Your data center is the engine room of your business. It stores and delivers all the necessary information required for you and your staff to run your organization effectively. However, as your company grows, staff, clients and potentially locations will increase, and so will the demands on your data center. How you develop the strategy…
Many firms have gone looking for core/shell property with the intent of renovating these structures for use as a data center.¬† These projects are very capital intensive, and in many cases the benefits of having the existing structure are almost nil when viewed in the context of the broader project plan and budget.¬† However, many firms continue the search through available property in hopes of finding a diamond in the rough that can be resurrected as a great data center.
Through our experience in helping clients with these searches, one has to sort through dozens of duds before finding a real candidate data center property.¬† While many problems can be overcome with freely flowing capital, there is a short list of show stoppers that in spite of all else, there is no way to make the property fit the intended purpose.¬† By properly arming your commercial realtor, one can save a lot of time by weeding out the candidate properties according to the most common road blocks.¬† We’ll discuss those here.
I attended the 2009 IT Roadmap Conference in Atlanta, Georgia this week and sat in on the presentation by Johna Till Johnson of Nemertes Research, entitled ‚ÄúBuilding a Resilient Dynamic Data Center.‚Äù The presentation was a summary of hundreds of hours of discussions with data center operators and enterprises with data centers.
The information was summarized and presented in the framework of trends- from old to new. Of the data centers investigated, the ages were approximately 18 years old and the youngest around eight years old.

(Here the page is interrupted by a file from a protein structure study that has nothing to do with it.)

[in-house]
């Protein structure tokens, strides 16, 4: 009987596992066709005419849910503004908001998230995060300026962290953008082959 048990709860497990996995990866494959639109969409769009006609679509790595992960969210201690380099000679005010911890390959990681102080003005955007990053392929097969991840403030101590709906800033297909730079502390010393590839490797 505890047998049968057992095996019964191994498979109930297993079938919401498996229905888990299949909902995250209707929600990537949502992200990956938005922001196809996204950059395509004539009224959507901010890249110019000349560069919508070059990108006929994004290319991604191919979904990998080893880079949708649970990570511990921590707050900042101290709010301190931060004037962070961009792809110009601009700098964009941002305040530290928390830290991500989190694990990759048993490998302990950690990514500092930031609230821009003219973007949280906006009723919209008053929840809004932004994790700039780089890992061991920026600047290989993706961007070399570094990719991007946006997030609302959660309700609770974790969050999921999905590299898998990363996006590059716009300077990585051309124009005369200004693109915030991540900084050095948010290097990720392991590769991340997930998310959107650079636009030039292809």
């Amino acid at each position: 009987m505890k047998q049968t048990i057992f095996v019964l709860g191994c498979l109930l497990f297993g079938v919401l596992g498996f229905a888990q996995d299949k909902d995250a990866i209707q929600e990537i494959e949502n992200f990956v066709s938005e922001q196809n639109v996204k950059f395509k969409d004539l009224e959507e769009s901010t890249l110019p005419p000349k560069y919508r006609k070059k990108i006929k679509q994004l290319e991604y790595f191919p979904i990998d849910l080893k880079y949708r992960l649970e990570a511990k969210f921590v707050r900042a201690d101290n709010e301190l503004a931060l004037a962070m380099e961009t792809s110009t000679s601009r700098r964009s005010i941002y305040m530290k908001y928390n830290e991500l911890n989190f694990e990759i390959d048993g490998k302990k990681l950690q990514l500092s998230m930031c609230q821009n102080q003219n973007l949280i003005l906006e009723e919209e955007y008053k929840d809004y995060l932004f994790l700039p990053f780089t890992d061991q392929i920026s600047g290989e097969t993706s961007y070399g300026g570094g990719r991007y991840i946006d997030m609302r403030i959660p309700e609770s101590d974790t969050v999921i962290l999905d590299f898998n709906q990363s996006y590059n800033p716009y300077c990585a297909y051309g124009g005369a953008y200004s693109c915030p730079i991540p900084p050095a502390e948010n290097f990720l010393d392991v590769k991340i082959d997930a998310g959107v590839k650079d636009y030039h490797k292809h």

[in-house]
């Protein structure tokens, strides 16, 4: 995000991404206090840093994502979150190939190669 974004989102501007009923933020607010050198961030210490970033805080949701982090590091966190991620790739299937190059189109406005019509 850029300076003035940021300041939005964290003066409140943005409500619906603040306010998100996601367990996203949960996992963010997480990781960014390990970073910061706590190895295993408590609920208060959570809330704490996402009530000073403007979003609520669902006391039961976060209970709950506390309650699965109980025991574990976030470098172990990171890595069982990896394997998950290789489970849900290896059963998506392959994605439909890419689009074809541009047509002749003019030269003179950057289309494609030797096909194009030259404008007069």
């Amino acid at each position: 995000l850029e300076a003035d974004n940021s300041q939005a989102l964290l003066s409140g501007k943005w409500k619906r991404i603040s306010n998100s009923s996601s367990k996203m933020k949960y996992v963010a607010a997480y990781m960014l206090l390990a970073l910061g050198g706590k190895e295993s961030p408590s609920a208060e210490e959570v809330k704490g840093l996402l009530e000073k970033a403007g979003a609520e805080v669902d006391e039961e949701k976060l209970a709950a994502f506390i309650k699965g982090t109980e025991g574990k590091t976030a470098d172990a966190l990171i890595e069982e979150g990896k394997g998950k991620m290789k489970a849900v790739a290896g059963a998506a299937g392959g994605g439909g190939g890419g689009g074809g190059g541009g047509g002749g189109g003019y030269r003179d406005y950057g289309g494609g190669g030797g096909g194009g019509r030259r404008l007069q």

Beginning with the older sites, this vintage data center was built favoring reliability over responsiveness to change or business agility. The rate of growth within the data center was low, HVAC and power were relatively static, and there was little network infrastructure.
The past two years have brought an explosion of activity in the area of data center facilities. On the provider side, we can talk about services we expect from the Cloud.¬† The proliferation of XaaS, exponential growth of content for Web 2.0 services, and the interest in Cloud-based services by the Enterprise drives demand for storage and utility-style computing services.¬† Providers of these services are expanding their facilities’ footprints at an impressive rate.
For the enterprise, Business demand for IT resources has stressed the resources of enterprise IT facilities both above and below the white space.
At the turn of the century, it was common to plan IT facilities using the Watts per Square Foot (W/SF) model.¬† We saw data centers operating comfortably at 50 W/SF in those days, and if you had a generator backup you felt pretty good about availability.¬† Things have changed drastically.
We now talk about the tier-level rating of data centers to align facility availability with the operating model of the Business.¬† We focus much attention on the TIA-942 and Uptime Institute guidelines for redundancy and topology of MEP systems.¬† Instead of the W/SF planning metric we use kilowatt-per-rack (kW/rack) because it’s much more relevant to how we deploy technology today.¬† The density of silicon in the data processing footprint is constantly increasing, which is driving power and cooling demand of the facility.
In 2003, we saw power density levels already at 4kW/rack.¬† By 2005, when blade servers first began to be a common site in the data center, 9kW/rack was common.¬† Today as those systems are seen as more of a standard building block, 20-50kW/rack is becoming common.¬† An enterprise IT facility built before 2005 very likely cannot support this level of demand.
Still, the growth of the Business and evolution of data processing systems is outpacing the capacity of IT facilities, and something must be done in order to continue to scale the IT capabilities.
Earlier this year we talked about 2008 being a breakout year for container data centers. We’ve also discussed new developments and new product introductions by the container vendors as well as a number of established and emerging use cases.¬† It would appear though that the launch of container sales has yet to get underway.¬† In spite of the slow start, I continue to believe there are many good use cases for container data centers, and I see these as a momentum-builder for modular data center construction concepts (which are sorely needed).